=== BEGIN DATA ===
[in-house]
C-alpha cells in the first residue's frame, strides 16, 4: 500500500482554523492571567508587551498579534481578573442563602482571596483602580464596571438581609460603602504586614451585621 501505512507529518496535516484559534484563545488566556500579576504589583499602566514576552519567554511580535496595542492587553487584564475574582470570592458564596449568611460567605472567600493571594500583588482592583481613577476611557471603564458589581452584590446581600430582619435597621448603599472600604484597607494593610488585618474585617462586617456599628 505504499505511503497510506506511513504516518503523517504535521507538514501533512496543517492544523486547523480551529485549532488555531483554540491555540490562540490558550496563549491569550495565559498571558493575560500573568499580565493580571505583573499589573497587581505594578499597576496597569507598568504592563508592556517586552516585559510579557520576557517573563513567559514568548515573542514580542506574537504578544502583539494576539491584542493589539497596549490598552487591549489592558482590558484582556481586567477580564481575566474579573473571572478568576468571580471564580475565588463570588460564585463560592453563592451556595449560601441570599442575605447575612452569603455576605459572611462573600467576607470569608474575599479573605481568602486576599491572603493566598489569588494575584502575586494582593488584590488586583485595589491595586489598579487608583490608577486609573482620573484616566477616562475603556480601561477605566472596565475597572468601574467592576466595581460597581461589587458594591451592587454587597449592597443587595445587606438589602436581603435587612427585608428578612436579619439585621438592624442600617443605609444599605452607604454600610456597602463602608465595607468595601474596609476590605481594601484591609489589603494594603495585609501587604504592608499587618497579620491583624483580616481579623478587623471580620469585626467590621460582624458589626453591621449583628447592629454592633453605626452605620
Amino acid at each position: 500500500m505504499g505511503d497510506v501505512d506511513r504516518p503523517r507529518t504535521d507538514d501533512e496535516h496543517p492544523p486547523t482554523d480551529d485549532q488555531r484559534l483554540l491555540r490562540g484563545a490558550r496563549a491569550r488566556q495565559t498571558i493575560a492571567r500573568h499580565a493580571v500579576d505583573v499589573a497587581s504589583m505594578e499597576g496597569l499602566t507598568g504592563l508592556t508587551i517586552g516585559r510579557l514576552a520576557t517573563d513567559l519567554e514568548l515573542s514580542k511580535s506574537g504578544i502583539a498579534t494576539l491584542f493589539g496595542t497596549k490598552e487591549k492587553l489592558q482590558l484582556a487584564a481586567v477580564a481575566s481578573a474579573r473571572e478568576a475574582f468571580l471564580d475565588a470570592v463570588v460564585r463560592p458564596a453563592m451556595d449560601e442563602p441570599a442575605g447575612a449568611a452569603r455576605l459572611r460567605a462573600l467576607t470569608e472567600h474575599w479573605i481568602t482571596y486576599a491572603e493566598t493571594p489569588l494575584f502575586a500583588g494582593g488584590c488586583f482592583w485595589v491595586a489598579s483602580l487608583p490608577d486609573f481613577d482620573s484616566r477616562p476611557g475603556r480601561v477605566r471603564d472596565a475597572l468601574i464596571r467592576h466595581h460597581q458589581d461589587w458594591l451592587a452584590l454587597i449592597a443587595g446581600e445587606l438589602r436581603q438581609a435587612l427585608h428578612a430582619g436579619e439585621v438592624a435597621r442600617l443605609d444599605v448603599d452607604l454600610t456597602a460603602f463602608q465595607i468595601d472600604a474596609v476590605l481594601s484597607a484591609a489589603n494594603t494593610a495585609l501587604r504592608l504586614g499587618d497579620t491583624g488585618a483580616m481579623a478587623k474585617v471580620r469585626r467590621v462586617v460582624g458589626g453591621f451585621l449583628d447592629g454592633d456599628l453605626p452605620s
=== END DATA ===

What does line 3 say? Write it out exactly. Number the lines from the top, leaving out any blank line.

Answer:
Amino acid at each position: 500500500m505504499g505511503d497510506v501505512d506511513r504516518p503523517r507529518t504535521d507538514d501533512e496535516h496543517p492544523p486547523t482554523d480551529d485549532q488555531r484559534l483554540l491555540r490562540g484563545a490558550r496563549a491569550r488566556q495565559t498571558i493575560a492571567r500573568h499580565a493580571v500579576d505583573v499589573a497587581s504589583m505594578e499597576g496597569l499602566t507598568g504592563l508592556t508587551i517586552g516585559r510579557l514576552a520576557t517573563d513567559l519567554e514568548l515573542s514580542k511580535s506574537g504578544i502583539a498579534t494576539l491584542f493589539g496595542t497596549k490598552e487591549k492587553l489592558q482590558l484582556a487584564a481586567v477580564a481575566s481578573a474579573r473571572e478568576a475574582f468571580l471564580d475565588a470570592v463570588v460564585r463560592p458564596a453563592m451556595d449560601e442563602p441570599a442575605g447575612a449568611a452569603r455576605l459572611r460567605a462573600l467576607t470569608e472567600h474575599w479573605i481568602t482571596y486576599a491572603e493566598t493571594p489569588l494575584f502575586a500583588g494582593g488584590c488586583f482592583w485595589v491595586a489598579s483602580l487608583p490608577d486609573f481613577d482620573s484616566r477616562p476611557g475603556r480601561v477605566r471603564d472596565a475597572l468601574i464596571r467592576h466595581h460597581q458589581d461589587w458594591l451592587a452584590l454587597i449592597a443587595g446581600e445587606l438589602r436581603q438581609a435587612l427585608h428578612a430582619g436579619e439585621v438592624a435597621r442600617l443605609d444599605v448603599d452607604l454600610t456597602a460603602f463602608q465595607i468595601d472600604a474596609v476590605l481594601s484597607a484591609a489589603n494594603t494593610a495585609l501587604r504592608l504586614g499587618d497579620t491583624g488585618a483580616m481579623a478587623k474585617v471580620r469585626r467590621v462586617v460582624g458589626g453591621f451585621l449583628d447592629g454592633d456599628l453605626p452605620s